South African Finance Minister Announces Country Will Spend Additional $317M Over Three Years for HIV/AIDS Programs
South African Finance Minister Trevor Manuel on Wednesday announced that the country will spend an additional $317 million over the next three years on programs to fight HIV/AIDS, bringing the total amount to be spent by the national and provincial governments on HIV/AIDS to $1.9 billion over three years, the SAPA/Independent Online reports. Most of the additional money will go toward funding the national treatment and care program (SAPA/Independent Online, 2/18). The South African Cabinet in November 2003 approved a plan for a national HIV/AIDS treatment program, including the provision of antiretroviral drugs. The program aims to treat 1.2 million people -- or about 25% of the country's HIV-positive population -- by 2008. About 25% of South Africa's economically active individuals are HIV-positive, with about five million total HIV cases in the country (Kaiser Daily HIV/AIDS Report, 2/12). According to the budget plan, the provinces will spend approximately $56 million on treatment in fiscal year 2004-2005, increasing to nearly $97.9 million in FY 2005-2006 and to more than $166 million in FY 2006-2007. The total is about $30.2 million more than previous estimates, Reuters reports (Bell, Reuters, 2/18). In November 2003, Manuel presented a budget to the National Assembly that included $275 million in funding for the rollout of a national antiretroviral drug plan, including the purchase of medicines and related supplies (Kaiser Daily HIV/AIDS Report, 11/13/03).
More Budget Details
According to thec budget plan also says that the provinces also will receive conditional grants through the Department of Health, Department of Education and Department of Social Development, South Africa's Business Day reports. The conditional grants include about $19 million in FY 2004-2005 through the education department for life-skills programs, which have been shown to help reduce HIV incidence in people under age 20. The social services department will receive more than $10.5 million for AIDS orphan care and home-care projects, according to Business Day. Manuel said that a "range" of other preventive programs also will be funded, including loveLife, Soul City, Lifeline and other nongovernmental organizations. Programs to prevent HIV/AIDS also will be expanded through Trucking Against AIDS, Commuters AIDS Project, Traditional Leaders AIDS Program and Men in Partnership Against AIDS (Hartley, Business Day, 2/19). The budget includes roughly $196 million for the health department's condom and prevention programs (SAPA/Independent Online, 2/18).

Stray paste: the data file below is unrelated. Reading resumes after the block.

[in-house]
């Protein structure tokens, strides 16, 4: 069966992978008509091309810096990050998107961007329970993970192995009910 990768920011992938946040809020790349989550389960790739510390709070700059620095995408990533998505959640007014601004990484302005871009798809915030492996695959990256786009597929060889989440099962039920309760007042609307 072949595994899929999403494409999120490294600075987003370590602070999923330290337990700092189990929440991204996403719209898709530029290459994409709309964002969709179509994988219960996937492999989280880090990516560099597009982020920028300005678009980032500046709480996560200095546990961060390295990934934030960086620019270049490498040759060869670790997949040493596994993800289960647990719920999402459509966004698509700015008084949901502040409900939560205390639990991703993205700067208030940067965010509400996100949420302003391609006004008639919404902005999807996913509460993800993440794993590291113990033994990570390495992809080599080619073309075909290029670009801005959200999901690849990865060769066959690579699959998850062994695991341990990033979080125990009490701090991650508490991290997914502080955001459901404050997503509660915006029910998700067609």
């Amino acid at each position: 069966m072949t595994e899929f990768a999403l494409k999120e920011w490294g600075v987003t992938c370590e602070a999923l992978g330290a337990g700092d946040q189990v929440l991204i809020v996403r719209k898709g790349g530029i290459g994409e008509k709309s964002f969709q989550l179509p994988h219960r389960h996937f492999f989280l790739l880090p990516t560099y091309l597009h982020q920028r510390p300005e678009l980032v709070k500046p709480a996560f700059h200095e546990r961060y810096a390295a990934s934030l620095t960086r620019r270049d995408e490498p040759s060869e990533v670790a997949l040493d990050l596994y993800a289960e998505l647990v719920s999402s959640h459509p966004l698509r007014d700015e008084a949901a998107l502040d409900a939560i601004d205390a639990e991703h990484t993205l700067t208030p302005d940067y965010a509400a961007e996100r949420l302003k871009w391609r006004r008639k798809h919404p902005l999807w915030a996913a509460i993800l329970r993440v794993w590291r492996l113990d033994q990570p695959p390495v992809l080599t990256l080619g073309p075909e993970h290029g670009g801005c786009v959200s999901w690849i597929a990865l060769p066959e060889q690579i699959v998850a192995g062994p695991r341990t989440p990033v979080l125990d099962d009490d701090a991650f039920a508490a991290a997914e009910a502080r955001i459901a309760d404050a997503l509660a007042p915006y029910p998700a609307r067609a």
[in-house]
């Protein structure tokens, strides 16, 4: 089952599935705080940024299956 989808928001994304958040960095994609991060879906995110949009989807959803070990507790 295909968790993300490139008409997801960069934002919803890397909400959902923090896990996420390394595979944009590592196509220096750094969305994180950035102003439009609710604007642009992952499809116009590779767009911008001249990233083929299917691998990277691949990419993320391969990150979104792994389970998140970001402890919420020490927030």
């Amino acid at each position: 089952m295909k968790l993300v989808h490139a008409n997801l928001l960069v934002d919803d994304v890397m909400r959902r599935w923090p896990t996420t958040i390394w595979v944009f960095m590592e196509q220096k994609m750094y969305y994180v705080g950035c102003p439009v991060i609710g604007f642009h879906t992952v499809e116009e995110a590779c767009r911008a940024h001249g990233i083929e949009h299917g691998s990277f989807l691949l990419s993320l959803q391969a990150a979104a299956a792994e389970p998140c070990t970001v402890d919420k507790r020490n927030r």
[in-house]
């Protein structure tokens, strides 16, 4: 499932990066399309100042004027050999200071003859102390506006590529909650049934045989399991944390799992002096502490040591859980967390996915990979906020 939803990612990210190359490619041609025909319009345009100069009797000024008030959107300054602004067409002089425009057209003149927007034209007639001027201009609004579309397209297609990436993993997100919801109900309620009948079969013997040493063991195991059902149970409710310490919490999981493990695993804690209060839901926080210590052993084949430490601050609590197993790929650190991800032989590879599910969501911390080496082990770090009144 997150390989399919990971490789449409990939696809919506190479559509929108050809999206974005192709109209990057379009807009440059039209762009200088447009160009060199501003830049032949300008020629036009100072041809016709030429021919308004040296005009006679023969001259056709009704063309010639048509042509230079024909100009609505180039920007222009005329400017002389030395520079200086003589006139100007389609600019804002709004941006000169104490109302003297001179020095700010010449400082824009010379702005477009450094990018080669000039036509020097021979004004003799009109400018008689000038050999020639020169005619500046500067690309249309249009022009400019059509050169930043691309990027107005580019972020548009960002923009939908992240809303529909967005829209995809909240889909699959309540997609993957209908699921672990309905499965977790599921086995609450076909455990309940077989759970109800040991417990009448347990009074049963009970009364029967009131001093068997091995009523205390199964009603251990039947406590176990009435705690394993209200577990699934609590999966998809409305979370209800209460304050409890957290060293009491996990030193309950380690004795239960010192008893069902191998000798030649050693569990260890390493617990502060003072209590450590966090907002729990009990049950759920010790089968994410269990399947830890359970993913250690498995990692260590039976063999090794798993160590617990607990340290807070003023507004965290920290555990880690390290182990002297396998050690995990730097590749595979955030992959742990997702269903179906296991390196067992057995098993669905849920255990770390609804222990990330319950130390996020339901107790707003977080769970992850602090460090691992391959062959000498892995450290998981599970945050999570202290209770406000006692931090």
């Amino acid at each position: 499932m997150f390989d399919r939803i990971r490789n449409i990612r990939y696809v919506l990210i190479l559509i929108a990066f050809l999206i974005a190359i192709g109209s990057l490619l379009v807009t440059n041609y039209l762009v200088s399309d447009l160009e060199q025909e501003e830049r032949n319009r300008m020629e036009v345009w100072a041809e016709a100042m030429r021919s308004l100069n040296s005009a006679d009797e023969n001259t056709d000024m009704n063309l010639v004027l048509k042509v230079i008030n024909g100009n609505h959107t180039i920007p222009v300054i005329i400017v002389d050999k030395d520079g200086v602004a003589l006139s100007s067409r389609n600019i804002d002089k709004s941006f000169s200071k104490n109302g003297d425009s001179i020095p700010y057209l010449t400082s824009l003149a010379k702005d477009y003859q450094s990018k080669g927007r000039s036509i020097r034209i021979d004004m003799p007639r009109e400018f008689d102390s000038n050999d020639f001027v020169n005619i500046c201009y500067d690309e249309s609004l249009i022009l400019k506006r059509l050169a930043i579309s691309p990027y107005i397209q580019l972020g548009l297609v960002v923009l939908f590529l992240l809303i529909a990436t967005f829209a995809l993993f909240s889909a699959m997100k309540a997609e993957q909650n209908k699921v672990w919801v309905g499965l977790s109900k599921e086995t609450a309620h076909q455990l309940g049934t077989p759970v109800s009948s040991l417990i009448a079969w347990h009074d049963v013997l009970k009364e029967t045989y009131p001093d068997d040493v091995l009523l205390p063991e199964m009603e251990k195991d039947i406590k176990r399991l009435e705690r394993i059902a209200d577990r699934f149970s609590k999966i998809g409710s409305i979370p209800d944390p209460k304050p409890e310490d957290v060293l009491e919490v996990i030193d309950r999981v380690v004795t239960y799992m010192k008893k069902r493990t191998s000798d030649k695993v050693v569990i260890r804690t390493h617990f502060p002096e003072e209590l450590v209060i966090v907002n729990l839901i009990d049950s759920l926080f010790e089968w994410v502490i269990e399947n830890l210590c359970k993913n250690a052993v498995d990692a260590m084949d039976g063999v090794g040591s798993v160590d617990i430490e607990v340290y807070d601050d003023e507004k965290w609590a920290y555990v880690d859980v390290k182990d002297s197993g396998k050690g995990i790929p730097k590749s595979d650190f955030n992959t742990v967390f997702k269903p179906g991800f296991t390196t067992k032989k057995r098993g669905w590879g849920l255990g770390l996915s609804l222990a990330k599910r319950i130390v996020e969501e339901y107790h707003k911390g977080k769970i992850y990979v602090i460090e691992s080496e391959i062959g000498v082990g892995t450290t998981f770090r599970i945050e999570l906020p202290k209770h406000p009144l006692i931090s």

Treatment Action Campaign Secretary Mark Heywood said, "We believe that the amount [of HIV/AIDS funding included in the budget], in keeping with budgetary estimates that were made in cabinet's operational plan for the rollout of HIV/AIDS treatment, permits antiretroviral rollout and the continuation of other aspects of the treatment plan." He added, "To ensure this, we need involvement of the communities, proper training of caregivers and to have audits to ensure that all the money is used accordingly." Heywood also said that TAC supports the health department's role in "coordinating the program and in assisting in areas such as bulk purchasing of medicines," adding, "It makes perfect sense as the bulk of the money will go to provinces where treatment will take place." The Democratic Alliance party said that there is "no guarantee" that the health department will be able to use the money efficiently, according to Business Day. DA health spokesperson Sandy Kalyan said, "There was a rollover of funds dedicated to the fight against HIV/AIDS last year and we hope the money will be used well this year" (Business Day, 2/19). Pholokgolo Ramothwala, TAC spokesperson for Gauteng province, said, "We are just hoping that the department of health will spend [the money] wisely," adding, "People are still dying and now Health Minister Manto Tshabalala-Msimang has no more excuses" (SAPA/Independent Online, 2/18).
New York Times Examines Delays in Antiretroviral Treatment Program
The New York Times on Friday examined the delay in implementing South Africa's national antiretroviral treatment program, which has "drawn furious criticism" from HIV/AIDS advocates, who have said that it could be "several more months" before the government starts treating patients. Critics also have said that the program delays are "symptomatic of the lack of political will" in the country to address AIDS, according to the Times. TAC Director Nathan Geffen said, "There is no excuse for the program continuing to be delayed. The money is there. Everything is ready. All that needs to happen is for the government to purchase the drugs," adding, "That has taken way too long." But Dr. Kgosi Letlape, head of the South African Medical Association, said, "We have waited for this for years. If it takes an extra month to ensure it takes off with no hiccups, I have absolutely no problem with that" (LaFraniere, New York Times, 2/20). The complete article is available online.